Constitutional Court confirms Ramaphosa’s Cabinet broke the law to fund salary increases

Note to Editors: Please find attached soundbite by Dr Leon Schreiber MP.

In a landmark ruling, the Constitutional Court today completely vindicated the DA’s longstanding opposition to the abuse of taxpayer money to fund the outrageous public sector salary increases that are bankrupting our country. The Court found that President Cyril Ramaphosa’s Cabinet – led by the Minister of Public Service and Administration, Ayanda Dlodlo – broke the law when it granted an unfunded R30.2 billion wage increase for public service employees under an illegal three-year wage deal signed in 2018. This illegal increase was over and above the R128.5 billion that had already been set aside by Parliament for salary increases in 2018, 2019 and 2020.

In its judgement, the Constitutional Court upheld an earlier Labour Court ruling that the Cabinet’s decision to funnel this additional R30.2 billion into the pockets of public servants and the thousands of ANC cadres “deployed” to capture the state violated clauses 78 and 79 of the 2016 Public Service Regulations and was therefore “invalid, unlawful and unenforceable.” In the process, the highest court in the land also upheld the Labour Court ruling that President Ramaphosa’s government violated sections 213 and 215 of the Constitution when it granted the illegal increase.

The 2016 Regulations clearly stipulate that any proposed wage increase must either be covered out of the existing budgets of government departments or be accompanied by an explicit undertaking from National Treasury that it would fund the increases. In clear violation of the law, the Court ruling confirms that, on 21 May 2018 – three months after Ramaphosa became President – “the State entered into an agreement with the relevant trade union representatives” for a salary increase that exceeded the R128.5 billion made available by Parliament for compensation of employees by an additional R30.2 billion (according to Treasury, this amount ultimately ballooned to R37.8 billion).

The State granted the increase despite failing to obtain the required approval from National Treasury. In fact, the Court confirms that on 14 February 2018, National Treasury had explicitly rejected the Cabinet’s request to fund the additional billions. The Court finds that “the effect … was that the allocated budget would be exceeded by R30.2 billion, an excess not approved at all by any Act of Parliament.”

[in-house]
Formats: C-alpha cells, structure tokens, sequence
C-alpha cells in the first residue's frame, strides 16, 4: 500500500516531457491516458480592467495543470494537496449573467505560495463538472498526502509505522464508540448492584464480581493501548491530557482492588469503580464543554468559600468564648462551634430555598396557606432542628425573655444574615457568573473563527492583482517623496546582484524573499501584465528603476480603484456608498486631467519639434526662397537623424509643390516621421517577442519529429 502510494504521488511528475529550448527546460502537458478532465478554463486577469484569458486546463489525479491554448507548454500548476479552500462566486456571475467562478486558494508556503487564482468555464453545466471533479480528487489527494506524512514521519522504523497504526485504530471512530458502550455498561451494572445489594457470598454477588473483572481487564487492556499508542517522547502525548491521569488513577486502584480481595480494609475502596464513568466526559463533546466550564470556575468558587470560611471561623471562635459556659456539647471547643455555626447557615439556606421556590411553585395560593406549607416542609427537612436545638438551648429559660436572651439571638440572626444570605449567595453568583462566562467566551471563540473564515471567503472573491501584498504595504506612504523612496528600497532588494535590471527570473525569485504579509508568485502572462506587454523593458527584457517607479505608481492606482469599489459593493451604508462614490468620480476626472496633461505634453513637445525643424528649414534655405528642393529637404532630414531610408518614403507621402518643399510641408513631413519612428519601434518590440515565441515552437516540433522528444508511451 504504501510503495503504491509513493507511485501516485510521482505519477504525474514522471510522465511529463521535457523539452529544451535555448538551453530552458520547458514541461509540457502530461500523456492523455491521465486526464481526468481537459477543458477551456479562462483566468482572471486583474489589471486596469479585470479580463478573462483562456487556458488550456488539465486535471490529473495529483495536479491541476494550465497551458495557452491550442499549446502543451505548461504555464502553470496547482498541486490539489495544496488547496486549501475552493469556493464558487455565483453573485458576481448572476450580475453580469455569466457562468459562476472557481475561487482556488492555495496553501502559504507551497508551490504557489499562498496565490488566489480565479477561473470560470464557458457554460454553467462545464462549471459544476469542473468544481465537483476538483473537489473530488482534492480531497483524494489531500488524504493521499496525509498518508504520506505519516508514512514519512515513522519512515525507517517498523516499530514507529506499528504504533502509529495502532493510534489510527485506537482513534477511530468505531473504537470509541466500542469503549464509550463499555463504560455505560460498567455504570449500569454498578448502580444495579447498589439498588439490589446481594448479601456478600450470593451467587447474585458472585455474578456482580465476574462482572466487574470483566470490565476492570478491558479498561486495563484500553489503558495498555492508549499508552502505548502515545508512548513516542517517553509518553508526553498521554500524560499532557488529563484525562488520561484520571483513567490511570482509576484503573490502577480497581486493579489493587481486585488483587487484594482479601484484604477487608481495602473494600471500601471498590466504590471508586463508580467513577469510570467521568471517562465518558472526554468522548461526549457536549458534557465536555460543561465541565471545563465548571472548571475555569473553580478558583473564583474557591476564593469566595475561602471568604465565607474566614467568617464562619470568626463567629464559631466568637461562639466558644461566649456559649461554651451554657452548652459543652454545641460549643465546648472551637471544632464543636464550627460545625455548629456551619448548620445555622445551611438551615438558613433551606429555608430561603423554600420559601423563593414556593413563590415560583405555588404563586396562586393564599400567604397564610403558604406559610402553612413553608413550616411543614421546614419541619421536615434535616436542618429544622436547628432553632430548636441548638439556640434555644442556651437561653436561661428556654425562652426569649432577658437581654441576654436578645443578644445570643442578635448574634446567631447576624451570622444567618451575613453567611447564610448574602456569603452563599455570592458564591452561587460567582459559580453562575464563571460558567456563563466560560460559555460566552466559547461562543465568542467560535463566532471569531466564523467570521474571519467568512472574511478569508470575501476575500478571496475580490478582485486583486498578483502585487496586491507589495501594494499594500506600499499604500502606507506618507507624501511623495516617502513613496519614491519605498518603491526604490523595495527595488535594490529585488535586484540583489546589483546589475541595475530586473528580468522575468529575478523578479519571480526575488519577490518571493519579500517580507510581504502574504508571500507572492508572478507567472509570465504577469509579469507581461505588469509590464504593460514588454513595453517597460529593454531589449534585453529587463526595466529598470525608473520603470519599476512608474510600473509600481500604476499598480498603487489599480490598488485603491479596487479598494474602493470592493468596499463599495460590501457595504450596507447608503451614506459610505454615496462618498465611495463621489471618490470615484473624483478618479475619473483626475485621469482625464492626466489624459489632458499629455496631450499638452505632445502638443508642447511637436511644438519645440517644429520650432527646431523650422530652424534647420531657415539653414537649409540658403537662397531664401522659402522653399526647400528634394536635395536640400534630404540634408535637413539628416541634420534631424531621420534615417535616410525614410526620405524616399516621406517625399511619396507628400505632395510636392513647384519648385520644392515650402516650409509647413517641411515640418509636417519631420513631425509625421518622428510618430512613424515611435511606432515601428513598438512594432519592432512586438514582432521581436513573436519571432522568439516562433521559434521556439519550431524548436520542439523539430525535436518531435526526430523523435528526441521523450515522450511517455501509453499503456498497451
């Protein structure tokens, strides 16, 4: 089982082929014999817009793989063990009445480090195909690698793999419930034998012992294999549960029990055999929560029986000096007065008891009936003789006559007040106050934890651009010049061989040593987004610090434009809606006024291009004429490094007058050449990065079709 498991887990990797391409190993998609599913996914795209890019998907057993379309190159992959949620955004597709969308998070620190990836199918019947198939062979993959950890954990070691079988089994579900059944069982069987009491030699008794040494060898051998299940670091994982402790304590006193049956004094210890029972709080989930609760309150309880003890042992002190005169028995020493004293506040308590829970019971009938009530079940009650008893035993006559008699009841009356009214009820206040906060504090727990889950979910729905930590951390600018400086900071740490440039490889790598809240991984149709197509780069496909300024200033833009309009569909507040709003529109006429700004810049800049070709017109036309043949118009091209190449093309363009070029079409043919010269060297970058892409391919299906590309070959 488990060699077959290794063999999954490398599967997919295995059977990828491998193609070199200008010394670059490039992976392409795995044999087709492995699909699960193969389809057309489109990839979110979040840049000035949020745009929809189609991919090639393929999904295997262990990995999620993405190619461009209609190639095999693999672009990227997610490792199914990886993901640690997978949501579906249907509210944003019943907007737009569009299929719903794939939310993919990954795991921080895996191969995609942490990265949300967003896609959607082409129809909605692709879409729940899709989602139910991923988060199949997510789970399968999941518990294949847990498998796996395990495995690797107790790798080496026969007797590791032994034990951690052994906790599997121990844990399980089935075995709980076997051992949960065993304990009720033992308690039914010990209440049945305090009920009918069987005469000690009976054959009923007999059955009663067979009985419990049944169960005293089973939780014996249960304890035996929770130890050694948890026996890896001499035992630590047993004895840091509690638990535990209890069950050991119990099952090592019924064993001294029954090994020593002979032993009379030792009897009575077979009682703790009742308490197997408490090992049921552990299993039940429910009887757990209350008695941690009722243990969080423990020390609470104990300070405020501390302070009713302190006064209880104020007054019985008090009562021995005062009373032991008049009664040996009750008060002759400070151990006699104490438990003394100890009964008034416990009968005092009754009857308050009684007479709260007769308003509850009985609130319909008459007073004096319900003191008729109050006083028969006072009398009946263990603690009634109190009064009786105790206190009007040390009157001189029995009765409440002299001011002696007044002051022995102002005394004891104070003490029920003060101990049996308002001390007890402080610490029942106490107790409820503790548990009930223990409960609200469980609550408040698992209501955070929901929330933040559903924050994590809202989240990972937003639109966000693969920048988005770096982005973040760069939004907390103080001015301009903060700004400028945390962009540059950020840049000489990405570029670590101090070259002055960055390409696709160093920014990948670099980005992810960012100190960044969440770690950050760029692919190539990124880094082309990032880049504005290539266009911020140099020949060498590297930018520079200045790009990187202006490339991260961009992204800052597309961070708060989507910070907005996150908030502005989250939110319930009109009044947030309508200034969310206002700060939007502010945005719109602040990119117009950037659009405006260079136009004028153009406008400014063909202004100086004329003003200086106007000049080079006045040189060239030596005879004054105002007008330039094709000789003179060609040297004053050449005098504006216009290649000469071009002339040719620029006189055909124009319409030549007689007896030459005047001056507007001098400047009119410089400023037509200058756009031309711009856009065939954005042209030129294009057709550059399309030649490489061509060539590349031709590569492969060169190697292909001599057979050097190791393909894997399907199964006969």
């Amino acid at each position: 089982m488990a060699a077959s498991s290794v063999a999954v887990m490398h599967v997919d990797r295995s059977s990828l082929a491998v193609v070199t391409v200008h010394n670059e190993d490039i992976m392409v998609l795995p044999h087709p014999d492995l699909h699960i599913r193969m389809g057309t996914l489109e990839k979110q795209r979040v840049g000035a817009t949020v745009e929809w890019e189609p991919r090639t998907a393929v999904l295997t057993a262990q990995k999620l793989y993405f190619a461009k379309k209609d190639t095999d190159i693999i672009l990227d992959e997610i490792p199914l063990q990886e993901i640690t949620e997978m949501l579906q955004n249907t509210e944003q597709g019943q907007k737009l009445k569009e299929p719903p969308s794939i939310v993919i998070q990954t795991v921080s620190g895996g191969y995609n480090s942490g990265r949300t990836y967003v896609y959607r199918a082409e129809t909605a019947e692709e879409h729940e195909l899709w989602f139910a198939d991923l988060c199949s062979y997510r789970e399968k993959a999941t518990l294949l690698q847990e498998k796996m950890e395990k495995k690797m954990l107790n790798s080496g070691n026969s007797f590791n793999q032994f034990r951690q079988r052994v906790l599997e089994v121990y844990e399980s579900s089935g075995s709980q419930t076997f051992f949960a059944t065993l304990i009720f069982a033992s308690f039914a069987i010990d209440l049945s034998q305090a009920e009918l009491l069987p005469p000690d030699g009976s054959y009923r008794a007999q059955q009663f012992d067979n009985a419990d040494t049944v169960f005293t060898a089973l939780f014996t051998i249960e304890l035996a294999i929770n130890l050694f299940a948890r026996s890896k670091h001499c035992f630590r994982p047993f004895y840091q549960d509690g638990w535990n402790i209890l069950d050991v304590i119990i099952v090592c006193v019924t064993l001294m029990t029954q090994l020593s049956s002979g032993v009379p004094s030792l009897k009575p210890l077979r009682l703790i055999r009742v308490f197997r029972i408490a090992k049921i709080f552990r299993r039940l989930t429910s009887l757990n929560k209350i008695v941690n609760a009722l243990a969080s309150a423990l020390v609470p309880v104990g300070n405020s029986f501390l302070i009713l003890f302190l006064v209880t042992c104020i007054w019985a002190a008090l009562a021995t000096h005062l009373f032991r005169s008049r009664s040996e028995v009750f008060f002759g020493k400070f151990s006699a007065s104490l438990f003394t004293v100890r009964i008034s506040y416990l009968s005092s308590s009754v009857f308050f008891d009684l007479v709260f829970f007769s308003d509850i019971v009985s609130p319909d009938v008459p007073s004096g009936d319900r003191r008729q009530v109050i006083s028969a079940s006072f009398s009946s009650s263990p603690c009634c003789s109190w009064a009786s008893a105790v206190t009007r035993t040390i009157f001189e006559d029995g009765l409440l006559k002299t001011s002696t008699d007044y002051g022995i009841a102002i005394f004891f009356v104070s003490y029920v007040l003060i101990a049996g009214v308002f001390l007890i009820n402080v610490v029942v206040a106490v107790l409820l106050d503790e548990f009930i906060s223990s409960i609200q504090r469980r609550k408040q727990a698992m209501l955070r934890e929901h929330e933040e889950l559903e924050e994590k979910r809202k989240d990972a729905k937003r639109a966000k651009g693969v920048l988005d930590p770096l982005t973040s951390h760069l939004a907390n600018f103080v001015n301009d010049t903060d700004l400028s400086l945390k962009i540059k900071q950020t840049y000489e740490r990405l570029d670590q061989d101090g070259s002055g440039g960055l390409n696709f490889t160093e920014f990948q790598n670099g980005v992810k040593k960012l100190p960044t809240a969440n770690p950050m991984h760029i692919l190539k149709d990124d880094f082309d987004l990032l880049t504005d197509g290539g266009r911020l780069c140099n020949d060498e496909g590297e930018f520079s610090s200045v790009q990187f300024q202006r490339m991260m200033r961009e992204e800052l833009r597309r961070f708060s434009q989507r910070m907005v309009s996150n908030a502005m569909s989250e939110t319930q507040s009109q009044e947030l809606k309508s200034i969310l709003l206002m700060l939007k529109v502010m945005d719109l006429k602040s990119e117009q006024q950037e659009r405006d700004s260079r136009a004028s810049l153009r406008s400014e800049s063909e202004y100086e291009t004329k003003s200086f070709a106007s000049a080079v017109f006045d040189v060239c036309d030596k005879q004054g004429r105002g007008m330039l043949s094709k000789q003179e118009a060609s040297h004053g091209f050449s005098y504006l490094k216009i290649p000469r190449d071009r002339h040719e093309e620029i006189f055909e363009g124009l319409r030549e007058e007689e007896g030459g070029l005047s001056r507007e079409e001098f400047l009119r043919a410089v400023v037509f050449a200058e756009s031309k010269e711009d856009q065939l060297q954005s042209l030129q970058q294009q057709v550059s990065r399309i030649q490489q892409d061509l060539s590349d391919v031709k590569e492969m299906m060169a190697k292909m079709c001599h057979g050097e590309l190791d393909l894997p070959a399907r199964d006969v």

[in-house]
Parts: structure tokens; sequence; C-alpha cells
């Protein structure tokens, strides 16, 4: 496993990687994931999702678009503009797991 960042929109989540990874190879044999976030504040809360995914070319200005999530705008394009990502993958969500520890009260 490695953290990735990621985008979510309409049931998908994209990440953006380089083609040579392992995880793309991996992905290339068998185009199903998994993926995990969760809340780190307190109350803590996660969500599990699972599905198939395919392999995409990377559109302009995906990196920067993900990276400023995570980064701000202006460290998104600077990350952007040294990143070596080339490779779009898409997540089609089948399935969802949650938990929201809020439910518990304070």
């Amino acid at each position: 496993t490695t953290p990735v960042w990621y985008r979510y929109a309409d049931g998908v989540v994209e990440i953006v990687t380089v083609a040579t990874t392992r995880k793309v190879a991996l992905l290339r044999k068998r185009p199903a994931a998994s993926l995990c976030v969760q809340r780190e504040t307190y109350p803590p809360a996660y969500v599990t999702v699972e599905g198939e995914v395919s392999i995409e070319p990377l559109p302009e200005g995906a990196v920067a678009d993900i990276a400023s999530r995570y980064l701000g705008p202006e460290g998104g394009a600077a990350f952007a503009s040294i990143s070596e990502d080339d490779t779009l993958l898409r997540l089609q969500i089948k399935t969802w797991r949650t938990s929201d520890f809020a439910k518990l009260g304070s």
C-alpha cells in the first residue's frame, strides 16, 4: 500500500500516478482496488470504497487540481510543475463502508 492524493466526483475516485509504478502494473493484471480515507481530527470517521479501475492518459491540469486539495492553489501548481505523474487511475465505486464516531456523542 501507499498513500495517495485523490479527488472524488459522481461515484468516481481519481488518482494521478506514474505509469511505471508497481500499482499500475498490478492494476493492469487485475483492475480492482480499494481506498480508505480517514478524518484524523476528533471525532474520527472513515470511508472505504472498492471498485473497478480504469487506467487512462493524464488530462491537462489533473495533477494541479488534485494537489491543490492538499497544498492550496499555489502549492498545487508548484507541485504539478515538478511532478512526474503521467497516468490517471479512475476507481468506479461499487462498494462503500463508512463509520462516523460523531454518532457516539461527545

For a full two years during 2018 and 2019, the State dutifully paid these illegal salary increases out of the pockets of South Africa’s long-suffering taxpayers. It was only in 2020, with Treasury sounding the alarm that the country was teetering on the edge of the fiscal cliff, that Finance Minister Tito Mboweni finally sought to stop the implementation of the third year of the illegal agreement. As a result, the Court found that President Ramaphosa’s government “expended a huge sum of money at the expense of poor citizens, in adjusting and paying out salary increases to public servants for the period of two years under an invalid collective agreement.”

In the wake of this ruling, the DA calls on President Ramaphosa to immediately fire Minister Dlodlo, who was the Minister of Public Service and Administration that oversaw the illegal deal and who was reappointed to the same position by the President in August 2021. Prior to being reappointed, she was the Minister of State Security who failed to prevent the violent looting that last year claimed hundreds of lives and cost the country billions. If the President fails to fire Minister Dlodlo, he will only be confirming the urgent need for a majority of Members of Parliament to support the DA’s upcoming motion of no confidence in his Cabinet.

The DA will furthermore write to National Treasury and the South African Revenue Service (SARS) to pressure these institutions to recoup the billions illegally paid to cadres and public servants during 2018 and 2019 under the invalid deal. These billions would be much better spent on stimulating the private economy and providing social support to the 30 million citizens trapped in poverty. If Treasury and SARS are serious about restoring South Africa’s public finances and upholding equality before the law, they would pursue the beneficiaries of this illegal deal with the same vigour that they go after taxpayers in the private sector.

On the basis of the precedent created by this case, the DA has also already submitted a request to Department of Public Service and Administration in terms of the Promotion of Access to Information Act (PAIA) to establish whether the State once again violated clauses 78 and 79 of the Regulations when it recently granted a further unaffordable R450 million increase to millionaire managers.

In the midst of an economic environment even more desperate than what prevailed in 2018, and with a new round of wage negotiations set to commence next month, the DA will continue to lead this fight against the ANC state and its unionist allies for a new fiscal paradigm that reduces the public sector wage bill, slashes the amount spent on millionaire managers, and instead empowers frontline public servants and the private economy.